Paolo – Why should an XMPP programmer use Erlang as development language?
Michal – Mostly because of the concurrency and scalability. Erlang actor process model fits perfectly in the concept of independent user sessions and communicating with each other using asynchronous message passing.

Paolo – In your opinion, what is the most important thing to keep in mind when developing with Erlang and XMPP?
Michal – Global state/shared data is a root of all evil. The less things you share – the better you can scale. XMPP systems have tendencies to grow rapidly: it’s basically the linear relation to the number of simultaneously connected users. Shared global state will not pop up as a bottleneck until it is too late: when users are storming our gates and we realize that things should have been done in a different way long time ago.
And there is also one more rule, that people often forget about: KISS. IM systems are really simple, let’s do not overengineer them

Paolo – Can you recommend to our readers some books, sites, or blogs that will help them in the world of Erlang and XMPP?
Michal – Definitely take a look at Jack Moffitt’s both book (“Professional XMPP Programming”) and webiste ( Another worth-reading blog is Stefan Strigler’s To be honest: there is still no book on Erlang and XMPP in particular. Maybe it is a good time to change it? 🙂

Testing your XMPP external component using Tsung and ejabberd part 2

August 1, 2010 5 comments

In the previous post we discussed ow to enable anonymous authentication in ejabberd in order to use Tsung for our testing purposes.

Tsung (a.k.a. Tsunami) is a shell testing tool fairly easy to use when dealing with XMPP, it is mainly used to simulate thousands of users for testing the scalability and performances of IP based client/server applications.

For XMPP test purposes it allows:

  • Authentication (plain-text, digest and sip-digest)
  • presence and register messages
  • Chat messages to online or offline users
  • MUC: join room, send message in room, change nickname
  • Roster set and get requests
  • Global users' synchronization  set on specific actions
  • raw XML messages
  • PubSub
  • Multiple vhost instances support

First thing first: install Tsung! Download the source from and just follow the common procedure configure, make, make install (you may need sudo).

You may check whether the installation was successful by typing:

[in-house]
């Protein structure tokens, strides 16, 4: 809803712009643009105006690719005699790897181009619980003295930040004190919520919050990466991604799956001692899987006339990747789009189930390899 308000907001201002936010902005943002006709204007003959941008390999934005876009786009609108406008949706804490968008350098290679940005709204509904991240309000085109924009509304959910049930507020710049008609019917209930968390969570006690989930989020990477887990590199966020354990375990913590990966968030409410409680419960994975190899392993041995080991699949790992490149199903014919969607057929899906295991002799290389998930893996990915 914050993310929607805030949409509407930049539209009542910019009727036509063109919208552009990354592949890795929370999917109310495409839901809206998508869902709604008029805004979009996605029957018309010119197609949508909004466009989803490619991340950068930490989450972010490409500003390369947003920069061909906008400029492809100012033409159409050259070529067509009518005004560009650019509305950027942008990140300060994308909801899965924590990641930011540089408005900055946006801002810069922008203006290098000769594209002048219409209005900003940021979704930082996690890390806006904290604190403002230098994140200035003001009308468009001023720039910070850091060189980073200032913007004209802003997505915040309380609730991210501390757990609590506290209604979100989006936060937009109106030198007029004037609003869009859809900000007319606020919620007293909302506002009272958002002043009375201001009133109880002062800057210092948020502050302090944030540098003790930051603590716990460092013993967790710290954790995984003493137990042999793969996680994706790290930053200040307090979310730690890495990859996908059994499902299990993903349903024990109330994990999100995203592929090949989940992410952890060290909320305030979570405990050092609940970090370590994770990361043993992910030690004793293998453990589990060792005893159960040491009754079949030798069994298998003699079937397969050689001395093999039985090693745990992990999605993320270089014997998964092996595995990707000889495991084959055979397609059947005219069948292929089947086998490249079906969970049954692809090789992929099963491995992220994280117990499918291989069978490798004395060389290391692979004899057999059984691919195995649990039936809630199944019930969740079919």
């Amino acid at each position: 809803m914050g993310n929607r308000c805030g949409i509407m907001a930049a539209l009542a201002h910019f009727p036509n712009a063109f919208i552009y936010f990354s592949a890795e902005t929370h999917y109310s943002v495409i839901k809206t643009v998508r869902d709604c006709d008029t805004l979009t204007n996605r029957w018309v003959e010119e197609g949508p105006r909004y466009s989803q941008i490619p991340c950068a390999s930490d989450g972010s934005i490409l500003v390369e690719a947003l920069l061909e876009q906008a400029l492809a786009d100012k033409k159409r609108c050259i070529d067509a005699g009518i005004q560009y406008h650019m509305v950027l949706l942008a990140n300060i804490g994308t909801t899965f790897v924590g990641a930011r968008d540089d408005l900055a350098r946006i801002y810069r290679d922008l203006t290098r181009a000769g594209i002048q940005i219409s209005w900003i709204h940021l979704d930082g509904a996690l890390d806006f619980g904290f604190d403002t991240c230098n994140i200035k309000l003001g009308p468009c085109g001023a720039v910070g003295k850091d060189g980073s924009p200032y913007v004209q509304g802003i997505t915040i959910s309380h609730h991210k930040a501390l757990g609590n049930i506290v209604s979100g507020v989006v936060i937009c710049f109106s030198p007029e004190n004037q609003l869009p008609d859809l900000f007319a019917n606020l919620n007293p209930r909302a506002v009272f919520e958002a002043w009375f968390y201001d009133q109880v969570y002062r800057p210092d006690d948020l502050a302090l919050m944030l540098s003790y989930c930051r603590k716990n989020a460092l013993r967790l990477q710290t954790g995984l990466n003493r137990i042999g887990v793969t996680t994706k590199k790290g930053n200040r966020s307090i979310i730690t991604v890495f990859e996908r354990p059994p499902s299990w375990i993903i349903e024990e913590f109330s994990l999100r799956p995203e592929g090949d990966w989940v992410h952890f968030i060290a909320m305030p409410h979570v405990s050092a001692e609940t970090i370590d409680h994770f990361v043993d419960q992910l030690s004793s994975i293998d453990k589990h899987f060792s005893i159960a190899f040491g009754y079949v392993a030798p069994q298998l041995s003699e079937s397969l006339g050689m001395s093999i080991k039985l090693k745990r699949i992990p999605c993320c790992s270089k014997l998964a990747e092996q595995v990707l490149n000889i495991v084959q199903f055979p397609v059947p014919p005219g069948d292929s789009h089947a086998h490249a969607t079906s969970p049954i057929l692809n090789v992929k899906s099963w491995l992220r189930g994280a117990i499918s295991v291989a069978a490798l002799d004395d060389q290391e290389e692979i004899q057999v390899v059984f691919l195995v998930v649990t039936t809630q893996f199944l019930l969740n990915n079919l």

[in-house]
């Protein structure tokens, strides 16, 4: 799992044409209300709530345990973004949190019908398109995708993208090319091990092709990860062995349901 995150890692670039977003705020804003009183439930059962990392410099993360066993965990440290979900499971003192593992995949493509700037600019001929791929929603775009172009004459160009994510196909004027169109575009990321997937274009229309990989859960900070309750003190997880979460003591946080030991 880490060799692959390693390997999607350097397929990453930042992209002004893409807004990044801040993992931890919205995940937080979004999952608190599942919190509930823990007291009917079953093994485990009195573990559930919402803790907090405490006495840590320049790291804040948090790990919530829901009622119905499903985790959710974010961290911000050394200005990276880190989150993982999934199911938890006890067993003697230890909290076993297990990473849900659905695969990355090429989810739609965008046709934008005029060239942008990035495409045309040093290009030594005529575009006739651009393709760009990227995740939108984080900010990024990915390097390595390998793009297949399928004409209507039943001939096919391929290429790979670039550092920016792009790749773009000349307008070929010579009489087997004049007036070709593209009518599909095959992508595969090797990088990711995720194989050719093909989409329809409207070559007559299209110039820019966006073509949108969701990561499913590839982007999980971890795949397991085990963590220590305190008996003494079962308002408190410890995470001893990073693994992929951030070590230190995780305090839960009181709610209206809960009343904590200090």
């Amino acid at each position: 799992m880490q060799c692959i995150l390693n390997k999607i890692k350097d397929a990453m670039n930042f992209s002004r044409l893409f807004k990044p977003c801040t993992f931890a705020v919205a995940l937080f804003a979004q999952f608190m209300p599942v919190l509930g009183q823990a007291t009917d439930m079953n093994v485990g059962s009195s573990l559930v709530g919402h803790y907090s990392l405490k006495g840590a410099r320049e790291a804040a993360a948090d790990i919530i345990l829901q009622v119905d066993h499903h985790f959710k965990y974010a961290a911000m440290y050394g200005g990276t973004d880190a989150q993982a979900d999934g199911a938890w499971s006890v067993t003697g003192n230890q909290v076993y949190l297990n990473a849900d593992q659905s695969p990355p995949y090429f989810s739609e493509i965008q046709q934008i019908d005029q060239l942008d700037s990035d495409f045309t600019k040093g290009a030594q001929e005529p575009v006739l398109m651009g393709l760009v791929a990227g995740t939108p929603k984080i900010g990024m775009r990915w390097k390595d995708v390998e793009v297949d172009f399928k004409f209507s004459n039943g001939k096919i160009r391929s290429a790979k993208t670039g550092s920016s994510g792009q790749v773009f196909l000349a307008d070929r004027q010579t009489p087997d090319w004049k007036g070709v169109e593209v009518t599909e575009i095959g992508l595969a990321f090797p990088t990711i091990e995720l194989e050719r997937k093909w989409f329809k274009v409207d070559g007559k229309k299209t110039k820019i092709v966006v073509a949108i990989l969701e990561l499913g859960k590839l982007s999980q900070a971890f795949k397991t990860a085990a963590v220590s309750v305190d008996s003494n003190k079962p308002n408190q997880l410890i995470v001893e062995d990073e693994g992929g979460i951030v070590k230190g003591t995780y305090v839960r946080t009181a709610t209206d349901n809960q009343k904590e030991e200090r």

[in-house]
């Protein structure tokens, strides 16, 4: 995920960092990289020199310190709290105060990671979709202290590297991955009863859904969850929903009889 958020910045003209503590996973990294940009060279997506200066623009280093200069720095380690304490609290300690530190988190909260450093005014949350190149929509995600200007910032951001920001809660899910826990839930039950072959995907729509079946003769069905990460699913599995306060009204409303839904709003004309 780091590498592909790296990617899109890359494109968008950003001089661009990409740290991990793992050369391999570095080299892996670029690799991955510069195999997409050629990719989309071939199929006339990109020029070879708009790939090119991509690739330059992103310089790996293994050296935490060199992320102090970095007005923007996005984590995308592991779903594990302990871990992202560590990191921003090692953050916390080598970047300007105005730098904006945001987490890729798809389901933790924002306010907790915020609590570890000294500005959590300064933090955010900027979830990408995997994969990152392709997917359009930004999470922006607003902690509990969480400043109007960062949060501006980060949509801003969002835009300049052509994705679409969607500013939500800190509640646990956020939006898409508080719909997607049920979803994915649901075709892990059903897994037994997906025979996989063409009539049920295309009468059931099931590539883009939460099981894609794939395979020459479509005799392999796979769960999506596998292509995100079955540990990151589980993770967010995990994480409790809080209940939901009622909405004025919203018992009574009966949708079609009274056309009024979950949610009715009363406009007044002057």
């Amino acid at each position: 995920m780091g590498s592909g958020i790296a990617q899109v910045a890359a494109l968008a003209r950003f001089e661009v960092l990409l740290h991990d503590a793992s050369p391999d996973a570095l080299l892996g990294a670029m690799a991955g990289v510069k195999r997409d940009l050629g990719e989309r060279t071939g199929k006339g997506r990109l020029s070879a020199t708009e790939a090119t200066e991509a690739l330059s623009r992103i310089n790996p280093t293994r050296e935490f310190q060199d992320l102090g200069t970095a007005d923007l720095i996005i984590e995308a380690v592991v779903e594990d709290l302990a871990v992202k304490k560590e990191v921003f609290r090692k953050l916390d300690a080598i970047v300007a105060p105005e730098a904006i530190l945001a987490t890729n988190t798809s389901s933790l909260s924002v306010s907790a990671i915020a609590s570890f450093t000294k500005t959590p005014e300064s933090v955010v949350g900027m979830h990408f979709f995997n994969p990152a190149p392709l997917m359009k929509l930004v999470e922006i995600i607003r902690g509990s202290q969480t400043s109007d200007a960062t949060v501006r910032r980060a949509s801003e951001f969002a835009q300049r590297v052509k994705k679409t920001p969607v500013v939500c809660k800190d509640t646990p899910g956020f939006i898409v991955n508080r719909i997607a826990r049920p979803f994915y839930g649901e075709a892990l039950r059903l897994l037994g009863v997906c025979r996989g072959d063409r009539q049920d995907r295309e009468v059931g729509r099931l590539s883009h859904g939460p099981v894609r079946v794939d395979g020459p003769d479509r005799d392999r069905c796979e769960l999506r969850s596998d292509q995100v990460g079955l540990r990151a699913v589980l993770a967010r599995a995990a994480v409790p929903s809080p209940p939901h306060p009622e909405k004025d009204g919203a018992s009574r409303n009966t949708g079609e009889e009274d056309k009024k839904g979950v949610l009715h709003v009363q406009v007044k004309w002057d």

paolo@blog $ tsung -h
Usage: tsung  start|stop|debug|status
    -f   set configuration file (default is ~/.tsung/tsung.xml)
    -l   set log file (default is ~/.tsung/log/tsung.log)
    -i   set controller id (default is empty)
    -r   set remote connector (default is ssh)
    -F   use long names (FQDN) for erlang nodes
    -v   print version information and exit
    -h   display this help and exit

When you start Tsung (we will see how) it executes a set of operation based on an xml file (tsung.xml) that you easily configure by using a text editor. This file is inside the directory  ~/.tsung but sometimes it is not present so I suggest you to copy one of the examples you can find in the directory “examples” of the installation package, copy it there and rename it.

The Great Wave Of Kanagawa

Let’s take a look at tsung.xml.

Scenarios start with clients (Tsung cluster) and server definitions, so for a non-distributed load, you can use a basic setup like:

    <client host="client-ip" use_controller_vm="true"/>

    <server host="server-ip" port="80" type="tcp"></server>

You can put more than one client or one server in you tsung.xml, using either a string or an ip-addres to identificate them. In case of multiple servers, a round robin algorithm will be used to chose a server.

Let’s define now a load progression by specifing a set of  arrival phases to the server:

  <arrivalphase phase="1" duration="1" unit="hour">
    <users interarrival="6" unit="second"></users>

  <arrivalphase phase="2" duration="40" unit="minute">
    <users interarrival="1" unit="second"></users>

  <arrivalphase phase="3" duration="5" unit="minute">
    <users interarrival="0.1" unit="second"></users>

Above we specified 3 phases: